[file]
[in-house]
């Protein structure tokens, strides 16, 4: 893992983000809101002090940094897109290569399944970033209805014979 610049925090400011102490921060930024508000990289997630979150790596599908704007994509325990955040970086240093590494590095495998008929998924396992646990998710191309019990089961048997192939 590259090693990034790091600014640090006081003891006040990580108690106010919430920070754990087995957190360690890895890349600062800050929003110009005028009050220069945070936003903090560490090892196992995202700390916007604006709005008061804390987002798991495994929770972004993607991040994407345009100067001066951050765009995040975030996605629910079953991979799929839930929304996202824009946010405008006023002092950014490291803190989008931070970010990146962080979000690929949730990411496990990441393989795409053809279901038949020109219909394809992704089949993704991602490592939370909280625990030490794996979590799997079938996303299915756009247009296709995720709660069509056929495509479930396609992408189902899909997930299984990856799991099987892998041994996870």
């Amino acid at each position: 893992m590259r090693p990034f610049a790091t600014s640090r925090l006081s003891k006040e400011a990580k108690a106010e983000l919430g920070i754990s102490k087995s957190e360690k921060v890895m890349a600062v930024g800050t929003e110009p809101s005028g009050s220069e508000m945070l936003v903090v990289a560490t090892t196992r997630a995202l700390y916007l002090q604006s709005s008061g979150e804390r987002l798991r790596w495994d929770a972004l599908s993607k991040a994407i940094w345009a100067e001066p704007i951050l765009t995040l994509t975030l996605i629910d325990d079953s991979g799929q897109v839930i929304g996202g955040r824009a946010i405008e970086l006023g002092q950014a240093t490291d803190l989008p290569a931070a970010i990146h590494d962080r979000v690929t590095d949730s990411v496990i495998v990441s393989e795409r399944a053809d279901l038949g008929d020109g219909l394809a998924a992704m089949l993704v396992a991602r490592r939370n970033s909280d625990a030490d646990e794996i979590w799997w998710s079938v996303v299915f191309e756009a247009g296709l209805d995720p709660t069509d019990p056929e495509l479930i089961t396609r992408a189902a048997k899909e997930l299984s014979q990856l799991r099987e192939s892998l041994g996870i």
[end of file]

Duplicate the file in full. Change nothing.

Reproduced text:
[in-house]
């Protein structure tokens, strides 16, 4: 893992983000809101002090940094897109290569399944970033209805014979 610049925090400011102490921060930024508000990289997630979150790596599908704007994509325990955040970086240093590494590095495998008929998924396992646990998710191309019990089961048997192939 590259090693990034790091600014640090006081003891006040990580108690106010919430920070754990087995957190360690890895890349600062800050929003110009005028009050220069945070936003903090560490090892196992995202700390916007604006709005008061804390987002798991495994929770972004993607991040994407345009100067001066951050765009995040975030996605629910079953991979799929839930929304996202824009946010405008006023002092950014490291803190989008931070970010990146962080979000690929949730990411496990990441393989795409053809279901038949020109219909394809992704089949993704991602490592939370909280625990030490794996979590799997079938996303299915756009247009296709995720709660069509056929495509479930396609992408189902899909997930299984990856799991099987892998041994996870």
């Amino acid at each position: 893992m590259r090693p990034f610049a790091t600014s640090r925090l006081s003891k006040e400011a990580k108690a106010e983000l919430g920070i754990s102490k087995s957190e360690k921060v890895m890349a600062v930024g800050t929003e110009p809101s005028g009050s220069e508000m945070l936003v903090v990289a560490t090892t196992r997630a995202l700390y916007l002090q604006s709005s008061g979150e804390r987002l798991r790596w495994d929770a972004l599908s993607k991040a994407i940094w345009a100067e001066p704007i951050l765009t995040l994509t975030l996605i629910d325990d079953s991979g799929q897109v839930i929304g996202g955040r824009a946010i405008e970086l006023g002092q950014a240093t490291d803190l989008p290569a931070a970010i990146h590494d962080r979000v690929t590095d949730s990411v496990i495998v990441s393989e795409r399944a053809d279901l038949g008929d020109g219909l394809a998924a992704m089949l993704v396992a991602r490592r939370n970033s909280d625990a030490d646990e794996i979590w799997w998710s079938v996303v299915f191309e756009a247009g296709l209805d995720p709660t069509d019990p056929e495509l479930i089961t396609r992408a189902a048997k899909e997930l299984s014979q990856l799991r099987e192939s892998l041994g996870i």